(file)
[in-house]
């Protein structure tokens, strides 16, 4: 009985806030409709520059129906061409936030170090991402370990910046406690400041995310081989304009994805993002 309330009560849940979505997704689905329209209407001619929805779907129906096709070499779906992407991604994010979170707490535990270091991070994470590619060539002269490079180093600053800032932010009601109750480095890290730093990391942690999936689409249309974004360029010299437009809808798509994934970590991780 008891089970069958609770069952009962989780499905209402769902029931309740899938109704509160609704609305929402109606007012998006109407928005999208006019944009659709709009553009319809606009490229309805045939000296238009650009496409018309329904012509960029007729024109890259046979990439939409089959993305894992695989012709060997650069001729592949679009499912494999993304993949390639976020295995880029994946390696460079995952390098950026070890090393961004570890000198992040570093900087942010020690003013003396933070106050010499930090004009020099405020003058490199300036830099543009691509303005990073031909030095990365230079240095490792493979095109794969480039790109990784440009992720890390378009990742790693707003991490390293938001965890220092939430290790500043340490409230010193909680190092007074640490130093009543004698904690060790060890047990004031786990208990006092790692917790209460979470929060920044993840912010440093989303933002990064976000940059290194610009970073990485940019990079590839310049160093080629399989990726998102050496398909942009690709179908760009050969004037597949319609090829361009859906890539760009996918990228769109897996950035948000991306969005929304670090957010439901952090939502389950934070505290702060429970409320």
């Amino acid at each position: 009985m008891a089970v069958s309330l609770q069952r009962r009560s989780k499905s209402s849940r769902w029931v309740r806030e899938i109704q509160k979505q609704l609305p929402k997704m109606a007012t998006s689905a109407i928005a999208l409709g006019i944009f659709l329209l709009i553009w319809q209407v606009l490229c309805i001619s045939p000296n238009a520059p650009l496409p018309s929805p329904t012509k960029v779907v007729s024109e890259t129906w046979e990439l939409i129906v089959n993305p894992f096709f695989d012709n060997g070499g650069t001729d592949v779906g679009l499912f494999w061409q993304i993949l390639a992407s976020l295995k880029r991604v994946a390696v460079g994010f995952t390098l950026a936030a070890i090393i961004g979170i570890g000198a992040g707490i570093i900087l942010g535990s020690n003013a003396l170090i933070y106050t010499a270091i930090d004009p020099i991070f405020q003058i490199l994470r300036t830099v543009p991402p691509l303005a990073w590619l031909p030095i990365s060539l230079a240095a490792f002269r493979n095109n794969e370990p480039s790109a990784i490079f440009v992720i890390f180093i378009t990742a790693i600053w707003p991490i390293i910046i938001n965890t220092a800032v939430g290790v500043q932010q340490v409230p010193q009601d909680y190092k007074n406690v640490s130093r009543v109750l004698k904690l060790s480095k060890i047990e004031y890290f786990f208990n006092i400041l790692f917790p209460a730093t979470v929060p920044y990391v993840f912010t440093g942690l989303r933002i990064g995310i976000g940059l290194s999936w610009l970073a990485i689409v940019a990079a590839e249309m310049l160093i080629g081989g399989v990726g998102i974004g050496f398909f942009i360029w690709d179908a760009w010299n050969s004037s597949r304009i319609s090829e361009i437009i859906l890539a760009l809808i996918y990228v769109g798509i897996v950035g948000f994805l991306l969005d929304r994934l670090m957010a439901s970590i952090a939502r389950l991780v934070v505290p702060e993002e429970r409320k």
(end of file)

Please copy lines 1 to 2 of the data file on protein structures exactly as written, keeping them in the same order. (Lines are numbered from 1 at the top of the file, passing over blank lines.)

[in-house]
């Protein structure tokens, strides 16, 4: 009985806030409709520059129906061409936030170090991402370990910046406690400041995310081989304009994805993002 309330009560849940979505997704689905329209209407001619929805779907129906096709070499779906992407991604994010979170707490535990270091991070994470590619060539002269490079180093600053800032932010009601109750480095890290730093990391942690999936689409249309974004360029010299437009809808798509994934970590991780 008891089970069958609770069952009962989780499905209402769902029931309740899938109704509160609704609305929402109606007012998006109407928005999208006019944009659709709009553009319809606009490229309805045939000296238009650009496409018309329904012509960029007729024109890259046979990439939409089959993305894992695989012709060997650069001729592949679009499912494999993304993949390639976020295995880029994946390696460079995952390098950026070890090393961004570890000198992040570093900087942010020690003013003396933070106050010499930090004009020099405020003058490199300036830099543009691509303005990073031909030095990365230079240095490792493979095109794969480039790109990784440009992720890390378009990742790693707003991490390293938001965890220092939430290790500043340490409230010193909680190092007074640490130093009543004698904690060790060890047990004031786990208990006092790692917790209460979470929060920044993840912010440093989303933002990064976000940059290194610009970073990485940019990079590839310049160093080629399989990726998102050496398909942009690709179908760009050969004037597949319609090829361009859906890539760009996918990228769109897996950035948000991306969005929304670090957010439901952090939502389950934070505290702060429970409320």